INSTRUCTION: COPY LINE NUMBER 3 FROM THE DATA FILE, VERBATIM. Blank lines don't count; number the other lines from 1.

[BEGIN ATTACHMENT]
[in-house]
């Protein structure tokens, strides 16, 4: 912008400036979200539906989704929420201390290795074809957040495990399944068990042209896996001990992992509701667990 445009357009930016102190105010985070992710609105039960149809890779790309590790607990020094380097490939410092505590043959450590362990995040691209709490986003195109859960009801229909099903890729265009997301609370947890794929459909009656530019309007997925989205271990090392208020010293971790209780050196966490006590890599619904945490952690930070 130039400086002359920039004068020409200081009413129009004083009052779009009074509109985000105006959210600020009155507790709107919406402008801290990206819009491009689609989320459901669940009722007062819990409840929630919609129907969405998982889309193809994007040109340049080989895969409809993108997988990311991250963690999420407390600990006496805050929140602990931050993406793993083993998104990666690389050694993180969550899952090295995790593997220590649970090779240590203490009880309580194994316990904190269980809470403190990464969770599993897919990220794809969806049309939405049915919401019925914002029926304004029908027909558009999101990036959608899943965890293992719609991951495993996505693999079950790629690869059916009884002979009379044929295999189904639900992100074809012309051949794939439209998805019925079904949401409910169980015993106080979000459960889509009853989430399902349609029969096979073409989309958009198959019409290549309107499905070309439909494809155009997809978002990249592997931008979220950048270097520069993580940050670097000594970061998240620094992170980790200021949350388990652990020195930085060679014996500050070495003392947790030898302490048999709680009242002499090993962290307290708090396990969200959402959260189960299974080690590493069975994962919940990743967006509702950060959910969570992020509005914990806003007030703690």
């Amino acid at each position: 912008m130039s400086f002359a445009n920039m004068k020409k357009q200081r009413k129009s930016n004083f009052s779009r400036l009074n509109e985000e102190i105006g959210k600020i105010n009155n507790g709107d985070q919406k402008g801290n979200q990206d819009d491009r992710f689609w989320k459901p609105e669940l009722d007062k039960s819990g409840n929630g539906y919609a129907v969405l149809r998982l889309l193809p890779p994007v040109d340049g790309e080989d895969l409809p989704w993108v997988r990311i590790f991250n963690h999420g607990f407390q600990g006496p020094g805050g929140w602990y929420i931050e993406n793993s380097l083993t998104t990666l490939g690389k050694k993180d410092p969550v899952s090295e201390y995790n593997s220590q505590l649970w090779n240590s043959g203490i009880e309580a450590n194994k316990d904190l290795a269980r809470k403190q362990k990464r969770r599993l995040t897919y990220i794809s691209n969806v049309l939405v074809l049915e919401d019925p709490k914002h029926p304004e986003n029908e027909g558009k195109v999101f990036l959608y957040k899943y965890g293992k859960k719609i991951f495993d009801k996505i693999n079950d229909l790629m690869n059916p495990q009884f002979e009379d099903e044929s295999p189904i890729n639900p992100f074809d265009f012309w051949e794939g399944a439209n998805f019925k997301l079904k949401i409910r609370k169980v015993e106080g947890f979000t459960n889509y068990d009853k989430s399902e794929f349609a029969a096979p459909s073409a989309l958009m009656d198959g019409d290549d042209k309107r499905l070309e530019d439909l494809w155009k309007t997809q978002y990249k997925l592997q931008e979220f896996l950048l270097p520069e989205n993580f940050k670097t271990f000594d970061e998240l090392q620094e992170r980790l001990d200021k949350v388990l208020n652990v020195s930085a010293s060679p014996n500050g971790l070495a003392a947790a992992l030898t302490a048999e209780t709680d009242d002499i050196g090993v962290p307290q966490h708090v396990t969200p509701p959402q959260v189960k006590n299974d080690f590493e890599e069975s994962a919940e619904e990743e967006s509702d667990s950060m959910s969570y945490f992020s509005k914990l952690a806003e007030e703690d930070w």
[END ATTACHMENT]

């Amino acid at each position: 912008m130039s400086f002359a445009n920039m004068k020409k357009q200081r009413k129009s930016n004083f009052s779009r400036l009074n509109e985000e102190i105006g959210k600020i105010n009155n507790g709107d985070q919406k402008g801290n979200q990206d819009d491009r992710f689609w989320k459901p609105e669940l009722d007062k039960s819990g409840n929630g539906y919609a129907v969405l149809r998982l889309l193809p890779p994007v040109d340049g790309e080989d895969l409809p989704w993108v997988r990311i590790f991250n963690h999420g607990f407390q600990g006496p020094g805050g929140w602990y929420i931050e993406n793993s380097l083993t998104t990666l490939g690389k050694k993180d410092p969550v899952s090295e201390y995790n593997s220590q505590l649970w090779n240590s043959g203490i009880e309580a450590n194994k316990d904190l290795a269980r809470k403190q362990k990464r969770r599993l995040t897919y990220i794809s691209n969806v049309l939405v074809l049915e919401d019925p709490k914002h029926p304004e986003n029908e027909g558009k195109v999101f990036l959608y957040k899943y965890g293992k859960k719609i991951f495993d009801k996505i693999n079950d229909l790629m690869n059916p495990q009884f002979e009379d099903e044929s295999p189904i890729n639900p992100f074809d265009f012309w051949e794939g399944a439209n998805f019925k997301l079904k949401i409910r609370k169980v015993e106080g947890f979000t459960n889509y068990d009853k989430s399902e794929f349609a029969a096979p459909s073409a989309l958009m009656d198959g019409d290549d042209k309107r499905l070309e530019d439909l494809w155009k309007t997809q978002y990249k997925l592997q931008e979220f896996l950048l270097p520069e989205n993580f940050k670097t271990f000594d970061e998240l090392q620094e992170r980790l001990d200021k949350v388990l208020n652990v020195s930085a010293s060679p014996n500050g971790l070495a003392a947790a992992l030898t302490a048999e209780t709680d009242d002499i050196g090993v962290p307290q966490h708090v396990t969200p509701p959402q959260v189960k006590n299974d080690f590493e890599e069975s994962a919940e619904e990743e967006s509702d667990s950060m959910s969570y945490f992020s509005k914990l952690a806003e007030e703690d930070w």